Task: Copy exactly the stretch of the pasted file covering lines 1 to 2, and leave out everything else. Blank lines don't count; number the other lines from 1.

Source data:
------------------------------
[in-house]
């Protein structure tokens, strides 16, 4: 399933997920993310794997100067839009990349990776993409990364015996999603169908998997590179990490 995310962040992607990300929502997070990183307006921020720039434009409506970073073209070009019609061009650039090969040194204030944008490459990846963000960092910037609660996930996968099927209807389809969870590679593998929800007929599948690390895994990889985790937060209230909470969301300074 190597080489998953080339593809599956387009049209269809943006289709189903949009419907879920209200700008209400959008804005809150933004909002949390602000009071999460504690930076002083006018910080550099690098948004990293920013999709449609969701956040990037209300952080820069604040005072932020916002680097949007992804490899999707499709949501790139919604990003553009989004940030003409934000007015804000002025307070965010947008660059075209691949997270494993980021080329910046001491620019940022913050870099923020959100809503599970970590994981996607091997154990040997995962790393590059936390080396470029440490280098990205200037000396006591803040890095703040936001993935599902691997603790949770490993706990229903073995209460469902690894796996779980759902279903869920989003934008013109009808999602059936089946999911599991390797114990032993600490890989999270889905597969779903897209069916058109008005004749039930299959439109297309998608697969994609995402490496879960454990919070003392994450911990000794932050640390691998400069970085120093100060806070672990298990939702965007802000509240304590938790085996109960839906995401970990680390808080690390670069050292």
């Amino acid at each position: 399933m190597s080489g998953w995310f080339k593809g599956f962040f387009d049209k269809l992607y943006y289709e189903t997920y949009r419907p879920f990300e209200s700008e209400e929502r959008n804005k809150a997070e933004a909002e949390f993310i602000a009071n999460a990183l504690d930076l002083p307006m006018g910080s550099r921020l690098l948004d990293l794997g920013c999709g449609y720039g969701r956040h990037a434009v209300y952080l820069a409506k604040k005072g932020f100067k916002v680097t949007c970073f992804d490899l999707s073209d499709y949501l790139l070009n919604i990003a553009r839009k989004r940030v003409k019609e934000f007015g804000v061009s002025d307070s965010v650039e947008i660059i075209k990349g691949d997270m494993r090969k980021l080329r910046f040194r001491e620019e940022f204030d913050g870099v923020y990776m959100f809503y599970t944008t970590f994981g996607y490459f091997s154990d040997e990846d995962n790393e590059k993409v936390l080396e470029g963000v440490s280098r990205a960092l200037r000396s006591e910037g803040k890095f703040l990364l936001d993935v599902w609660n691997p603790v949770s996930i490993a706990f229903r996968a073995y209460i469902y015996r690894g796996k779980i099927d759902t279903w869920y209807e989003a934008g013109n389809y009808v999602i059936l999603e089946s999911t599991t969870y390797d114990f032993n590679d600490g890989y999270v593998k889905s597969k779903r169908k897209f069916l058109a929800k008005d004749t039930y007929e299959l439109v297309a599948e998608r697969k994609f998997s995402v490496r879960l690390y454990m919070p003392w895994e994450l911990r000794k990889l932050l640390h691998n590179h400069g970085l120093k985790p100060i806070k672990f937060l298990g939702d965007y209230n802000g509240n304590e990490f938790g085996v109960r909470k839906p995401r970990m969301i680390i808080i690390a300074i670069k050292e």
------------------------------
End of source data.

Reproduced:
[in-house]
């Protein structure tokens, strides 16, 4: 399933997920993310794997100067839009990349990776993409990364015996999603169908998997590179990490 995310962040992607990300929502997070990183307006921020720039434009409506970073073209070009019609061009650039090969040194204030944008490459990846963000960092910037609660996930996968099927209807389809969870590679593998929800007929599948690390895994990889985790937060209230909470969301300074 190597080489998953080339593809599956387009049209269809943006289709189903949009419907879920209200700008209400959008804005809150933004909002949390602000009071999460504690930076002083006018910080550099690098948004990293920013999709449609969701956040990037209300952080820069604040005072932020916002680097949007992804490899999707499709949501790139919604990003553009989004940030003409934000007015804000002025307070965010947008660059075209691949997270494993980021080329910046001491620019940022913050870099923020959100809503599970970590994981996607091997154990040997995962790393590059936390080396470029440490280098990205200037000396006591803040890095703040936001993935599902691997603790949770490993706990229903073995209460469902690894796996779980759902279903869920989003934008013109009808999602059936089946999911599991390797114990032993600490890989999270889905597969779903897209069916058109008005004749039930299959439109297309998608697969994609995402490496879960454990919070003392994450911990000794932050640390691998400069970085120093100060806070672990298990939702965007802000509240304590938790085996109960839906995401970990680390808080690390670069050292």